Nightlight at LIC Community Garden


    Nightlight is a co-production offered by the Flux Factory and the LIC Community Garden which is described as “an interactive light-based outdoor installation that investigates public and private land use after dark.”

    Nightlight’s details –

    Opening Reception: Saturday, June 7 – 7-10 pm
    Open every evening in June
, in collaboration with the Long Island City Community Garden
    49th Avenue bet Vernon Blvd & 5th Street, Long Island City, Queens
    Flux Thursday @ LIC Garden: Thursday, June 12th – 8pm (Tonight!)
    Closing Performance: Saturday, June 28th – 8 pm

    Me and the Mrs. decided to head over on opening night and here’s some of what we saw.


    LIC Community Garden is a great little spot, found on 49th Avenue in Hunters Point. There’s a “Little Free Library” in there, and it’s a nice green spot in an otherwise quite urban setting.


    The fronticepiece facing the street was Julius Schmiedel’s “Dancing Tree,” which senses and responds to movement.


    All over the garden, there are installations of various works, some are quite subtle, while others demand attention.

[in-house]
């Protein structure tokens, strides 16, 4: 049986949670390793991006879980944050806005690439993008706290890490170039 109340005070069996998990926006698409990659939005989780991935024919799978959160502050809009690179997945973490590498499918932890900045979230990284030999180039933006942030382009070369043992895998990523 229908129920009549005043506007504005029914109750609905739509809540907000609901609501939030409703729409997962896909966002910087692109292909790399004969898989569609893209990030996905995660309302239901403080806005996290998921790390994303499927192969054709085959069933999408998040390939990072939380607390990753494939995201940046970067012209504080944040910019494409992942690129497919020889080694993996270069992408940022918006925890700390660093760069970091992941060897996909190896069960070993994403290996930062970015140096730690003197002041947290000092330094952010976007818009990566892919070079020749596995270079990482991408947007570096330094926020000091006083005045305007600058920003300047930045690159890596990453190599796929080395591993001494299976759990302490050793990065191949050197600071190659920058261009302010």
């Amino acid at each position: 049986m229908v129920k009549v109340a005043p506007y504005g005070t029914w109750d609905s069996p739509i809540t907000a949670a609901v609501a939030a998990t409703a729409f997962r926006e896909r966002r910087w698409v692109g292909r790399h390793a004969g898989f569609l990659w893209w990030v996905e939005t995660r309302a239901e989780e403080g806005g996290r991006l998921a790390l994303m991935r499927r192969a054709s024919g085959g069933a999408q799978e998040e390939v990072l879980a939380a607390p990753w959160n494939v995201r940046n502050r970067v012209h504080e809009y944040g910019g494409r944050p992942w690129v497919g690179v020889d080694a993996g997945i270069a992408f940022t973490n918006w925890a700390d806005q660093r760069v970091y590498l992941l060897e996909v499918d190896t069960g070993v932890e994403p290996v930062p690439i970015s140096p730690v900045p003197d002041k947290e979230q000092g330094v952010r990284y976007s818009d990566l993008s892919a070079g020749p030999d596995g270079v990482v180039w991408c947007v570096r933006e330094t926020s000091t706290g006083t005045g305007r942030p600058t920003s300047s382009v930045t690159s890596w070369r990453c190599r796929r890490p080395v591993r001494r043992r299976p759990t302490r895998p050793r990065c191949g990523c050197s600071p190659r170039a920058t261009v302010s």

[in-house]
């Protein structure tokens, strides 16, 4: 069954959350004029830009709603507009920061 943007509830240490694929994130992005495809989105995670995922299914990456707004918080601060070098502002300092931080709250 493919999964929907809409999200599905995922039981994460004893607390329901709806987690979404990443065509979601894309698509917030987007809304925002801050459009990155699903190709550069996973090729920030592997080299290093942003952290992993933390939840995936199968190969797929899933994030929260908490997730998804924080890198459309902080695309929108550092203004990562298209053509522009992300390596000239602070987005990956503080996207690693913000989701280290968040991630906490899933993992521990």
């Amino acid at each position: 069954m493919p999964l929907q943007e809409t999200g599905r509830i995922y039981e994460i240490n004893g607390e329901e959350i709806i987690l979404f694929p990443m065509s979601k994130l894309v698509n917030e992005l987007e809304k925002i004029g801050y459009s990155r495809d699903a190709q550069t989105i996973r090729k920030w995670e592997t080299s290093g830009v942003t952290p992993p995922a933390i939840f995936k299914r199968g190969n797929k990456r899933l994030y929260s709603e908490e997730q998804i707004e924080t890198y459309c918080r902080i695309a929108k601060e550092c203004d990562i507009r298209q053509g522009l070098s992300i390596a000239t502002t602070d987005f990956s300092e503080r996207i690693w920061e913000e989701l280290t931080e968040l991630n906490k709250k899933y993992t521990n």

Flux Factory, located on 29th street in the Dutch Kills neighborhood, describes themselves as:

    Flux Factory is a non-profit art organization that supports and promotes emerging artists through exhibitions, commissions, residencies, and collaborative opportunities. Flux Factory is guided by its passion to nurture the creative process, and knows that this process does not happen in a vacuum but rather through a network of peers and through resource-sharing. Flux Factory functions as an incubation and laboratory space for the creation of artworks that are in dialogue with the physical, social, and cultural spheres of New York City (though collaborations may start in New York and stretch far beyond).


    There was quite a crowd for such a relatively small space. The LIC Community garden is housed in a smallish residential sized lot, an increasingly rare commodity in the frenetic atmospherics of the rapidly developing LIC.


    That very well might be artist Jung In Jung sitting there, pictured amongst the work she produced with Will Owen.

    She was in quite the demand by the crowd and I couldn’t get close enough to confirm her identity. The installation involved some sort of sensor system which registered when someone sat by the Little Free Library, which triggered gizmos that dropped lit up sculptural items from the tree canopy. Neat.


    Tonight, the group will be hosting their “Flux Thursday” artist talks and potluck at the LIC Community Garden. If you’re in the neighborhood, why not stop by after dinner and check it out?

    Newtown Creek Alliance Historian Mitch Waxman lives in Astoria and blogs at Newtown Pentacle.

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